Where is the Higgs Boson?

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Trekky0623

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Where is the Higgs Boson?
« on: August 24, 2011, 02:33:05 PM »

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Thork

Re: Where is the Higgs Boson?
« Reply #1 on: August 24, 2011, 02:39:10 PM »
UA?

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Vindictus

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Re: Where is the Higgs Boson?
« Reply #2 on: August 24, 2011, 02:41:31 PM »
Is Hawking a troll or what?

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Lorddave

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Re: Where is the Higgs Boson?
« Reply #3 on: August 24, 2011, 06:18:37 PM »
I'm rather disappointed but such is life.  Science at least can admit when it's wrong.
I am a terrible person and I am a typical Blowhard Liberal for being wrong about Bom.

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General Disarray

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You don't want to make an enemy of me. I'm very powerful.

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Ski

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Re: Where is the Higgs Boson?
« Reply #5 on: August 24, 2011, 08:00:31 PM »
They simply need more tax-dollars... That's how science works.
"Never think you can turn over any old falsehood without a terrible squirming of the horrid little population that dwells under it." -O.W. Holmes "Truth forever on the scaffold, Wrong forever on the throne.."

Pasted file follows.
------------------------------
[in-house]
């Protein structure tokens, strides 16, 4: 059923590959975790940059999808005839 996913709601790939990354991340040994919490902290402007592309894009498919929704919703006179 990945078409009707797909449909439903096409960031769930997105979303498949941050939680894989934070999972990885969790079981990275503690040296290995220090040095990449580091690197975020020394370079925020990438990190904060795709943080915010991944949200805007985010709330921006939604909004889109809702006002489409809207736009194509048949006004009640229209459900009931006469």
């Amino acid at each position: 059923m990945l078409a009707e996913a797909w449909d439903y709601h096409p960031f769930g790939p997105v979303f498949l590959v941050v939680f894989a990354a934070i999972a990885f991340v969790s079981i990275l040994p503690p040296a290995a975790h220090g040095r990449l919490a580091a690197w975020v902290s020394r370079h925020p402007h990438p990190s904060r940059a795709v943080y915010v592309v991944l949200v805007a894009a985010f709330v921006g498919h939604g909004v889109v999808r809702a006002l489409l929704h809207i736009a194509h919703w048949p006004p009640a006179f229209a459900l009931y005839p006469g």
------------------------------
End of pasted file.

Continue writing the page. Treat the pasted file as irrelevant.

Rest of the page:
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Chris Spaghetti

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Re: Where is the Higgs Boson?
« Reply #6 on: August 25, 2011, 04:35:37 AM »
I'm rather disappointed but such is life.  Science at least can admit when it's wrong.

Why dissapointed? It could completely rewrite what we accept to be the 'standard model' of physics, very exciting stuff.

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Thork

Re: Where is the Higgs Boson?
« Reply #7 on: August 25, 2011, 04:41:00 AM »
Is it the right time to submit our theories on UA? Now they have no answers perhaps they will listen?

Re: Where is the Higgs Boson?
« Reply #8 on: August 25, 2011, 05:49:36 AM »
Is it the right time to submit our theories on UA? Now they have no answers perhaps they will listen?

There are other theories.
Quote from: Tom Bishop
If you don't know, whenever you talk about it you're invoking the supernatural
Quote from: Tom Bishop
Unknown != Magic.

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Thork

Re: Where is the Higgs Boson?
« Reply #9 on: August 25, 2011, 06:09:58 AM »
But UA is the best. :D

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Chris Spaghetti

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Re: Where is the Higgs Boson?
« Reply #10 on: August 25, 2011, 06:29:55 AM »
The problem is getting them to accept a Flat Earth  If we can hit that bullseye, the rest of the dominoes will fall like a house of cards. Checkmate.

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Ryan Onessence

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Re: Where is the Higgs Boson?
« Reply #11 on: August 26, 2011, 12:16:13 AM »
imo...what people think of as the universe is but one single cosmos, in a far more diverse multi-cosmos universe.
Thus they will never find the god/mass particle that unifies the theories that are currently worked with in one specific cosmos as the universes processes span a wider range of existence.
http://soundcloud.com/orin-zolis/sets/world-music-ethnic-beats/

Knowledge gained via academic means and intelligence are not mutually inclusive. Those who assume authority and superiority over conventionally uneducated persons would be wiser to keep this in mind.

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EnigmaZV

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Re: Where is the Higgs Boson?
« Reply #12 on: August 26, 2011, 01:44:33 PM »
imo...what people think of as the universe is but one single cosmos, in a far more diverse multi-cosmos universe.
Thus they will never find the god/mass particle that unifies the theories that are currently worked with in one specific cosmos as the universes processes span a wider range of existence.